Self-worth and its relationship to body image

When I’m coaching a client, we work on far more than body image.

That’s because, although a client may present with poor body image, her body isn’t normally the real issue.

When we dig deep, we find a poor sense of self-worth driving the desire to have the ‘ideal’ body.

So if you’re struggling with the way you feel about your body, you’ll probably benefit from working on your self-worth.

In this post I’m sharing:

  • What self-worth is, and how it’s related to your body image
  • How societal norms have tied your worth to appearance
  • Why body acceptance alone doesn’t create better self-worth
  • A powerful exercise to help you build up your self worth

Watch or read below:


What is self-worth?

Self-worth is knowing that you are worthy and valuable regardless of what happens to you.

Say that someone makes a negative comment about your work or how you look. Although that comment might hurt at the time, having self-worth means that your sense of your value isn’t crushed by a negative comment. Whereas someone with little self-worth may question what’s wrong with them and believe they have little or no value as a result.

Equating bodies with worth

Women often measure their worth by their bodies because that’s what we’re conditioned to do. Having the perfect body (whatever that is!) has become a way to demonstrate value.

This cultural conditioning negatively impacts body image, which is your perception of your body, and the way you think, feel and behave as a result.

One thing that I’ve observed happening with clients is that once they’ve worked on body acceptance and no longer tie their appearance to their worth, they’re sometimes left with a sense of not being ‘good enough’ in other areas of their life.

Other ways lack of worth can show up

You see, most body image issues arise out of the need to feel worthy and good enough. So once worth has been separated from the body, if there is still isn’t a healthy sense of worth, the issue pops up in other areas of their life.

It might manifest as a sense of not being ‘good enough’ at work, as a parent, in relationships or social situations. It could be any or all of these, because there are also impossible societal standards around these too!

You must be the model parent, the sex kitten wife, the power hungry, success driven employee or businesswoman, and the party animal friend. These societal expectations mean that our happiness and worth are hinged on external validation.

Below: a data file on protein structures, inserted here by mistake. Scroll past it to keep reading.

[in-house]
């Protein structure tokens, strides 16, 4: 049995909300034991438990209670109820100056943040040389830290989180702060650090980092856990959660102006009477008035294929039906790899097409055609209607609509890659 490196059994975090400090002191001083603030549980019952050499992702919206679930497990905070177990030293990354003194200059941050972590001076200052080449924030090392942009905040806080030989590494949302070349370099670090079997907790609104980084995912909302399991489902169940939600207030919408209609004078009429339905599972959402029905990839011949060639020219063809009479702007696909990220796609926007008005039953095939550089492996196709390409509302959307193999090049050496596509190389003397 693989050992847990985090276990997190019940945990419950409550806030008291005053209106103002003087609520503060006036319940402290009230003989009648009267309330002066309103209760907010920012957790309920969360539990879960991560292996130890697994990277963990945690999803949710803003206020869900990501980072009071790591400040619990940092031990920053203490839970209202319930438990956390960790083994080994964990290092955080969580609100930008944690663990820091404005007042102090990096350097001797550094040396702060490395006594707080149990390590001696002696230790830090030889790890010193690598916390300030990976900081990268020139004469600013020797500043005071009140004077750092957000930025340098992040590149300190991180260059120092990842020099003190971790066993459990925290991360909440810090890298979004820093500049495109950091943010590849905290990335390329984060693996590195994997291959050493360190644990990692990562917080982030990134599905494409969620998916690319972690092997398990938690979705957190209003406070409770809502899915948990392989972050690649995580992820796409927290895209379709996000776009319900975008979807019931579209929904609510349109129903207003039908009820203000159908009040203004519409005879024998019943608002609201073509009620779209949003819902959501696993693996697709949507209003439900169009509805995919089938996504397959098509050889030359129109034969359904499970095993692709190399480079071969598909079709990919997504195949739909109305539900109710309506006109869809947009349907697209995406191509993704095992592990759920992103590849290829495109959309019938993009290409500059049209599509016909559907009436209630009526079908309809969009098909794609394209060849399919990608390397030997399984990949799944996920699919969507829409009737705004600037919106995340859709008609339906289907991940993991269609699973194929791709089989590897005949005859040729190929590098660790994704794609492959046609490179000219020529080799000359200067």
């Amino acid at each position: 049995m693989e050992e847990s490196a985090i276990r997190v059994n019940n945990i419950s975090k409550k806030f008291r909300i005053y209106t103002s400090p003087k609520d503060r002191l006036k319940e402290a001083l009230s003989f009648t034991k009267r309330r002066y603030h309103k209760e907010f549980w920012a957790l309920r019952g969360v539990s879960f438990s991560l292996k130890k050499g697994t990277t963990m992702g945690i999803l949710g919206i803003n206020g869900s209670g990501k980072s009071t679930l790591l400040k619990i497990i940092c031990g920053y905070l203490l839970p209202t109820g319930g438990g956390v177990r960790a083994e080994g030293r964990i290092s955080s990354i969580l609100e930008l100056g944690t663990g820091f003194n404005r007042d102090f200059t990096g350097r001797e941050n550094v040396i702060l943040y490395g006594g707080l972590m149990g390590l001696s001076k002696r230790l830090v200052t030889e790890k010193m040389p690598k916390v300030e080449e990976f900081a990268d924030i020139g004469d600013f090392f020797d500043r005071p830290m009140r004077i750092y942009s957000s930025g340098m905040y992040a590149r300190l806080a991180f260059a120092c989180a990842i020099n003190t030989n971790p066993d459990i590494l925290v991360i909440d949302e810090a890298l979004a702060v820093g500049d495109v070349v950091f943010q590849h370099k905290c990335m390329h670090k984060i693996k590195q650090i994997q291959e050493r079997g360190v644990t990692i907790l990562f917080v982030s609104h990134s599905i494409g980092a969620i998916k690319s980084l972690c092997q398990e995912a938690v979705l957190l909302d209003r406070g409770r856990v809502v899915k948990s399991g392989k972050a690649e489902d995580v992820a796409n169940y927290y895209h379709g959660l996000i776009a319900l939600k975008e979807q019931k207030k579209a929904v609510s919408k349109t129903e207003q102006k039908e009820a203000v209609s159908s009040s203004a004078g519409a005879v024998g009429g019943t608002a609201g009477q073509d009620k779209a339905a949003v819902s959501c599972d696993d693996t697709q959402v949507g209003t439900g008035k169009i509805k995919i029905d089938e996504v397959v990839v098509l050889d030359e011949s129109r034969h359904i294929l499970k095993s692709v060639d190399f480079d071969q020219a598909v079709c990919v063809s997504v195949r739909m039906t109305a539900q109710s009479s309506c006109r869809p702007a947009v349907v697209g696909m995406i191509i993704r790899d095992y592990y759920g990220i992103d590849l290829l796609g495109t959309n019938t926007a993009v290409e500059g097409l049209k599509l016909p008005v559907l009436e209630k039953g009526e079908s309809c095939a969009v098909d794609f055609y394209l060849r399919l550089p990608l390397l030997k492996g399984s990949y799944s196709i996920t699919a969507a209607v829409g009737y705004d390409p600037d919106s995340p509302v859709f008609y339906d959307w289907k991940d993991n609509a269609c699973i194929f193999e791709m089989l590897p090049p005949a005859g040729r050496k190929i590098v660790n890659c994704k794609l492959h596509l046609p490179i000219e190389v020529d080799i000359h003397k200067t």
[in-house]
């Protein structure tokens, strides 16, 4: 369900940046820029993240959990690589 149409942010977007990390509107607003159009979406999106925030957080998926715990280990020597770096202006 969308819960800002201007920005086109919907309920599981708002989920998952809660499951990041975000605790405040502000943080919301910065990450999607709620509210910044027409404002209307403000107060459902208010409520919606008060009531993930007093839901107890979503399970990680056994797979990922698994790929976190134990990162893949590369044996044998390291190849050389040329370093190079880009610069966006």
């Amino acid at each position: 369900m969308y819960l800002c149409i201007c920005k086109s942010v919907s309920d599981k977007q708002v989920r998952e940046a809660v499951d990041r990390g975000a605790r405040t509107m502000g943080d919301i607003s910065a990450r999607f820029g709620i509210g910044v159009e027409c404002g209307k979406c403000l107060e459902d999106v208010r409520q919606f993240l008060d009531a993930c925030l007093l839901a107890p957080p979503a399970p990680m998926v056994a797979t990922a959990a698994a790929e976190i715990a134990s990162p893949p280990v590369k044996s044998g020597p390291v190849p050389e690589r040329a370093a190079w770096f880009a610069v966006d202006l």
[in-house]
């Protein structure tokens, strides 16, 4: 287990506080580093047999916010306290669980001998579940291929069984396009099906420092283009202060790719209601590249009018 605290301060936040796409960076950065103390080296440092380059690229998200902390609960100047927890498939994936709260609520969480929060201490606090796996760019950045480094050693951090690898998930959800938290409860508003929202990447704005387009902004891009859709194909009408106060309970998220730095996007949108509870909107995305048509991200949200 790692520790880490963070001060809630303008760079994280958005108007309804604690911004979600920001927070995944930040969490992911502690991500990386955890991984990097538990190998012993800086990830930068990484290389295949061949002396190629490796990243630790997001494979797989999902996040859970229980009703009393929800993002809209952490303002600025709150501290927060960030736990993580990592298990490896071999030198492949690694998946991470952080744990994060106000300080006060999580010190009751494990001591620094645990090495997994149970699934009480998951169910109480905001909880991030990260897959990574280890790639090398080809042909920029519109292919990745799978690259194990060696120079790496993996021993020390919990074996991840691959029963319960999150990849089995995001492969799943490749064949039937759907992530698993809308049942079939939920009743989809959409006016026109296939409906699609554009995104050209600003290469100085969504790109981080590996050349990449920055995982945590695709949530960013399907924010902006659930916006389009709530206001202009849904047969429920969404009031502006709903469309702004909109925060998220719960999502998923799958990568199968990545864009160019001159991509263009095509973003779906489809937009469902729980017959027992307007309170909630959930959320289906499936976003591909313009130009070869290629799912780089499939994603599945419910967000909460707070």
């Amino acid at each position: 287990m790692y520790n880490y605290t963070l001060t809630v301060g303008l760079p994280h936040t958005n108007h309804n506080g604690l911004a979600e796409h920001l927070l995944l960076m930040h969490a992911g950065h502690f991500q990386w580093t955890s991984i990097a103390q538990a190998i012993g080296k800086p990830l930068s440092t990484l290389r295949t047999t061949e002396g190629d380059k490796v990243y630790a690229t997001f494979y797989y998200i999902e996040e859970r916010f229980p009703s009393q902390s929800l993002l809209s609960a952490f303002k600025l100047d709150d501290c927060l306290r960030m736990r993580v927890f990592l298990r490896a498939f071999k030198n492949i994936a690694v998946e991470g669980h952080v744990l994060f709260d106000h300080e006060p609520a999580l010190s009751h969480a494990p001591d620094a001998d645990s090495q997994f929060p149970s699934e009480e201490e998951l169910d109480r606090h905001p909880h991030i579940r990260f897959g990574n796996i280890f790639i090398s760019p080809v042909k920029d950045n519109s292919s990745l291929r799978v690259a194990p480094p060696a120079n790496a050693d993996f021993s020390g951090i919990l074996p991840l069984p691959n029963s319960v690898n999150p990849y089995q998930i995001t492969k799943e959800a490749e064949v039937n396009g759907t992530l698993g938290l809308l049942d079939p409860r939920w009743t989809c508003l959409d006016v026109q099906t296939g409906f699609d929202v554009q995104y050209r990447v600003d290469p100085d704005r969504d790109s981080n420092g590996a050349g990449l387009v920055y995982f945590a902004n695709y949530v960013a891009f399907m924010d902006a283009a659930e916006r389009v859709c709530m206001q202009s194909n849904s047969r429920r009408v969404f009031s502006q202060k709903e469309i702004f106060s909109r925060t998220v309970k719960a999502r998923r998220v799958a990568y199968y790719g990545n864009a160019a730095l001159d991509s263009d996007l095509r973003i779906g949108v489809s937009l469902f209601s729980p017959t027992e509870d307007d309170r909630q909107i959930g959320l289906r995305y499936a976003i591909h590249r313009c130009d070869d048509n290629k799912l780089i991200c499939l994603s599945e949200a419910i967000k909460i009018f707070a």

Self-worth is an inside job

If you want to know that deep down, you are worthy and valuable, you need to do the internal work. You need to embrace your imperfections and know who we are.

Building self-worth means rejecting the cultural standards and not relying on what other people think of you – something over which you have no control over anyway!

Nobody can ‘have it all’ or ‘do it all’. When you can step away from ridiculous expectations, you start to understand who you are, what makes you tick and what you want.

The women on my Coaching Programme achieve so much more than body acceptance – during the programme they come to recognise their intrinsic worth and know they have value no matter what life throws at them.

How to build up your self-worth

As a starting point for working on your self-worth, identify all the cultural expectations that are making you feel that you aren’t good enough. You’ll probably notice these expectations as your ‘shoulds’ or ‘oughts’– I really ‘should’ exercise more, I really ‘should’ have been promoted by now, I really ‘should’ go out with my friends tonight.

List them out and ask how they make you feel.

Then challenge who says you ‘should’ or ‘ought’ to do something. Why should you? What is that expectation adding to the quality of your life? If it’s adding stress, fatigue or worry, maybe it’s time to let it go. Decide at least one ‘should’ that you’re going to let drop and notice how it feels to let it go.

I did an episode of Body Confident Friday on dealing with shoulds, which you might want to go and check out.

I hope that you’ve gained some insight into the concept of self-worth and how it’s related to body image from this post.

I’d love to hear about your self-worth and its impact on your body image or other aspects of your life.  Please leave a comment below.

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